The team has officially completed and survived their first full week in Tanzania, and have had an amazing time thus far. The people are amazing and always friendly, the food is delicious, pure and fresh, and the scenery is unreal. While it is certainly impossible to fully express in words our experiences so far in this overwhelmingly interesting country, we will do our best, with this blog post and more to come. Sawa sawa?

The morning after landing in this beautiful country we were introduced to the three partner schools of Asante Africa, the organization we are collaborating with for our first three weeks in Tanzania. Ewald Tesha, the director of programing for Asante, drove and introduced us to the mamas and teachers of the schools we will be working with. First up was Nkwamakuu Primary School: Mama Sisilia (headmistress of Nkwamakuu) talked with us about the challenges at the school, which included teaching Science, Technology, Engineering, and Math (STEM), as well as the challenges associated with teaching large numbers of students in small classrooms.  After our introduction, we were presented with morning tea, and then we headed down the road towards Mt. Kilimanjaro to Kilingi Primary School to see Mama Faraha, and discussed very similar challenges. That afternoon we also met with the staff at Orkolili Secondary school and Mama Mcha. Overall the staff and teachers at all the schools were very excited to work with us, as we are with them!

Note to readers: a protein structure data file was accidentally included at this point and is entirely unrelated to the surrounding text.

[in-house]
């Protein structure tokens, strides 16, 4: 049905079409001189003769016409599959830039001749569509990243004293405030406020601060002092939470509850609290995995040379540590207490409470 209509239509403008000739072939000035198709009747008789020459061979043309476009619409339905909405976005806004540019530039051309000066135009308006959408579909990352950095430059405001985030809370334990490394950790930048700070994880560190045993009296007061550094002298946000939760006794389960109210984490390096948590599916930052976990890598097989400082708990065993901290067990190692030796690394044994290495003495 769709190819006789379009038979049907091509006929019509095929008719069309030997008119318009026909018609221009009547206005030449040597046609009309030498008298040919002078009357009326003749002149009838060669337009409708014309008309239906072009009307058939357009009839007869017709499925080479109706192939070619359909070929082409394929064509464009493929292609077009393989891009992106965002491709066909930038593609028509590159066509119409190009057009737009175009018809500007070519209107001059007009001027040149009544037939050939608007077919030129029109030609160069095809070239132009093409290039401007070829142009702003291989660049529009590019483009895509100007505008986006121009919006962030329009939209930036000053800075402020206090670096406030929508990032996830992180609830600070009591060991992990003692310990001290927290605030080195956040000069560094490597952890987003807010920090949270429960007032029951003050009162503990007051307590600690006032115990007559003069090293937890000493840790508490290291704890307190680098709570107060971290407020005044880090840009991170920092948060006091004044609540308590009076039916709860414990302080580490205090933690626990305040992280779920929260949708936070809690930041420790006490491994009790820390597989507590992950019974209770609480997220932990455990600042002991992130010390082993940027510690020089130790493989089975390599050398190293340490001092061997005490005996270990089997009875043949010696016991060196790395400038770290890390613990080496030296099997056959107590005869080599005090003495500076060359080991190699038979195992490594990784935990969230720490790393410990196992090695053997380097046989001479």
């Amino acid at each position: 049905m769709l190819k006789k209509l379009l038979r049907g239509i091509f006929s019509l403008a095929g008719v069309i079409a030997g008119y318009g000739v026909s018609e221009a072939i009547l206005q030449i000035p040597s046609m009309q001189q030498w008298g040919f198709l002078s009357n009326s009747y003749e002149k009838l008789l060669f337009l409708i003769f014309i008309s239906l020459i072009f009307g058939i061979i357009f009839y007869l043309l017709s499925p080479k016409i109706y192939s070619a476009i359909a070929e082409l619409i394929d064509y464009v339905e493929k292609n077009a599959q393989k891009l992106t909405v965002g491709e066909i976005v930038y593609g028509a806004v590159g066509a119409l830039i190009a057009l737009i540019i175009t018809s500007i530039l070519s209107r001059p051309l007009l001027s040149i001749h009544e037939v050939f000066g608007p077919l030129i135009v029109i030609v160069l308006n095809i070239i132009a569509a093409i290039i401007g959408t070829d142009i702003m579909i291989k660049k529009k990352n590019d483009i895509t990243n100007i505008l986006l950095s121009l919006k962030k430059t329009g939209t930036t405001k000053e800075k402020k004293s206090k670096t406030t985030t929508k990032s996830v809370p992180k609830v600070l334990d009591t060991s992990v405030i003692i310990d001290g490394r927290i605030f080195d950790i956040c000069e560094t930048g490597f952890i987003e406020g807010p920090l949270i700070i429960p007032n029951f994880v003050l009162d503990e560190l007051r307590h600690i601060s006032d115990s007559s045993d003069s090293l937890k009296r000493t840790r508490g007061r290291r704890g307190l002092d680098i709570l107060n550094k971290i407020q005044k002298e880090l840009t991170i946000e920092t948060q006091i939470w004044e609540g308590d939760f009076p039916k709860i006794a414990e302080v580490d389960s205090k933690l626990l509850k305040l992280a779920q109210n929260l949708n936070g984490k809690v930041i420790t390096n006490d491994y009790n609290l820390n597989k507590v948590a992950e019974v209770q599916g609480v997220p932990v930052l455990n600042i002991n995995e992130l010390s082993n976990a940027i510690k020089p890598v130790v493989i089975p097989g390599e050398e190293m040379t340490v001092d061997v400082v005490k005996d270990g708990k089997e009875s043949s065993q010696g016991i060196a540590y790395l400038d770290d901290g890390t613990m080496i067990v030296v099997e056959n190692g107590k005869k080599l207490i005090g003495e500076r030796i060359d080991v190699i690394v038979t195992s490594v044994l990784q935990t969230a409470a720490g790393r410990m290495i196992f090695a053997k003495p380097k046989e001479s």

Asante Africa and the Pavlis team did not waste any time getting down to business, and we started our work at Nkwamakuu the next day. We arrived a little after classes began, and were very quickly introduced to the Class VI (similar to US 6th grade) mathematics class. The lesson of the day was multiplying and dividing improper fractions. As Nkwamakuu is a primary school, all of the lessons are given in Swahili (the official language of Tanzania). As such, the team very quickly learned basic mathematical lingo in Swahili, as well as got much more confident in our Swahili numbers. The entire experience was very interesting and enlightening for us, as we got a glimpse into how the Tanzanian educational system worked. We did our best to make the lesson exciting and interactive, bringing volunteering students up to the blackboard to solve problems for their classmates, as well as giving everybody some individual problems to work on their own, as we walked around assisting where needed. After morning tea, we moved to the Class VII science class, and led a lengthy discussion on the basics of electricity and circuits diagrams, simple mechanical fixtures, solar, wind, hydroelectric and mechanical power, and the benefits of renewable energies in general. The teachers were present for this discussion, and were very interested in the various topics discussed. This was also great review for four engineering students! Since this class involved much more complicated language than the mathematics class, we were grateful for the help of our translators, Albin and Alexi. It was a very full day of teaching, but made us very excited to continue working at the schools in the coming weeks.